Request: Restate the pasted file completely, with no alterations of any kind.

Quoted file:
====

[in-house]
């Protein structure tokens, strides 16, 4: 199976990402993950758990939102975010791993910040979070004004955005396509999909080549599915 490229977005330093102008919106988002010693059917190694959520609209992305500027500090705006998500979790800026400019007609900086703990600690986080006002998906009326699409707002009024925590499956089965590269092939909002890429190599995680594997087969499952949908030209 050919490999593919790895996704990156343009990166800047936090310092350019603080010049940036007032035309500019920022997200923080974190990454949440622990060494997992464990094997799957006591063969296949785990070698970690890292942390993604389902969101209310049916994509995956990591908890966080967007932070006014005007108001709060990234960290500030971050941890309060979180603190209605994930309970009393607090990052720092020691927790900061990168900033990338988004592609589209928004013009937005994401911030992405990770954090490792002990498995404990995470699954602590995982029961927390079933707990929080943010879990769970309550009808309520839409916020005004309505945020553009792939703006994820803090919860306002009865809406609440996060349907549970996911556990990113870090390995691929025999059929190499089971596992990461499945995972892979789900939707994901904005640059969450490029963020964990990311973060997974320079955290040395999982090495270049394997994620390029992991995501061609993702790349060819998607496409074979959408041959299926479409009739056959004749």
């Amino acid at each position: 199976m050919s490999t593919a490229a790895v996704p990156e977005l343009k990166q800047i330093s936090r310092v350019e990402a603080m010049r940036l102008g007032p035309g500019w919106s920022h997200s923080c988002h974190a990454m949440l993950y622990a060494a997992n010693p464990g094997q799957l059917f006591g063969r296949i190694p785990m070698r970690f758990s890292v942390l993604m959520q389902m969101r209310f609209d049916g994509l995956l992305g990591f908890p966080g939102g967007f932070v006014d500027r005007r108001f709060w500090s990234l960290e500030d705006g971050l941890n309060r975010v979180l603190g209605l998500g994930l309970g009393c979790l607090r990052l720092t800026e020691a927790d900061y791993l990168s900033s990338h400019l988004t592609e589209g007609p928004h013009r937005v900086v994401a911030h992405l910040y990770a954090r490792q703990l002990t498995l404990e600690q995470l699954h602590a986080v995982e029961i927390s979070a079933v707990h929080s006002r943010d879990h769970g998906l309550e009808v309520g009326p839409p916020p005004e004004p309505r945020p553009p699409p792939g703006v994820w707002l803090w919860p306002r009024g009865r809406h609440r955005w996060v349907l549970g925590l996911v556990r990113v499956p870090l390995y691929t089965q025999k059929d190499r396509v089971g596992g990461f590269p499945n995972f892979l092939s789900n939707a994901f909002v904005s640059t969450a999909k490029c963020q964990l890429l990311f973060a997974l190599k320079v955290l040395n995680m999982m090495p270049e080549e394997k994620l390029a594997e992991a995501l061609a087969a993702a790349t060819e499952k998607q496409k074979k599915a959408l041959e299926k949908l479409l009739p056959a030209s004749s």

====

[in-house]
């Protein structure tokens, strides 16, 4: 199976990402993950758990939102975010791993910040979070004004955005396509999909080549599915 490229977005330093102008919106988002010693059917190694959520609209992305500027500090705006998500979790800026400019007609900086703990600690986080006002998906009326699409707002009024925590499956089965590269092939909002890429190599995680594997087969499952949908030209 050919490999593919790895996704990156343009990166800047936090310092350019603080010049940036007032035309500019920022997200923080974190990454949440622990060494997992464990094997799957006591063969296949785990070698970690890292942390993604389902969101209310049916994509995956990591908890966080967007932070006014005007108001709060990234960290500030971050941890309060979180603190209605994930309970009393607090990052720092020691927790900061990168900033990338988004592609589209928004013009937005994401911030992405990770954090490792002990498995404990995470699954602590995982029961927390079933707990929080943010879990769970309550009808309520839409916020005004309505945020553009792939703006994820803090919860306002009865809406609440996060349907549970996911556990990113870090390995691929025999059929190499089971596992990461499945995972892979789900939707994901904005640059969450490029963020964990990311973060997974320079955290040395999982090495270049394997994620390029992991995501061609993702790349060819998607496409074979959408041959299926479409009739056959004749």
């Amino acid at each position: 199976m050919s490999t593919a490229a790895v996704p990156e977005l343009k990166q800047i330093s936090r310092v350019e990402a603080m010049r940036l102008g007032p035309g500019w919106s920022h997200s923080c988002h974190a990454m949440l993950y622990a060494a997992n010693p464990g094997q799957l059917f006591g063969r296949i190694p785990m070698r970690f758990s890292v942390l993604m959520q389902m969101r209310f609209d049916g994509l995956l992305g990591f908890p966080g939102g967007f932070v006014d500027r005007r108001f709060w500090s990234l960290e500030d705006g971050l941890n309060r975010v979180l603190g209605l998500g994930l309970g009393c979790l607090r990052l720092t800026e020691a927790d900061y791993l990168s900033s990338h400019l988004t592609e589209g007609p928004h013009r937005v900086v994401a911030h992405l910040y990770a954090r490792q703990l002990t498995l404990e600690q995470l699954h602590a986080v995982e029961i927390s979070a079933v707990h929080s006002r943010d879990h769970g998906l309550e009808v309520g009326p839409p916020p005004e004004p309505r945020p553009p699409p792939g703006v994820w707002l803090w919860p306002r009024g009865r809406h609440r955005w996060v349907l549970g925590l996911v556990r990113v499956p870090l390995y691929t089965q025999k059929d190499r396509v089971g596992g990461f590269p499945n995972f892979l092939s789900n939707a994901f909002v904005s640059t969450a999909k490029c963020q964990l890429l990311f973060a997974l190599k320079v955290l040395n995680m999982m090495p270049e080549e394997k994620l390029a594997e992991a995501l061609a087969a993702a790349t060819e499952k998607q496409k074979k599915a959408l041959e299926k949908l479409l009739p056959a030209s004749s």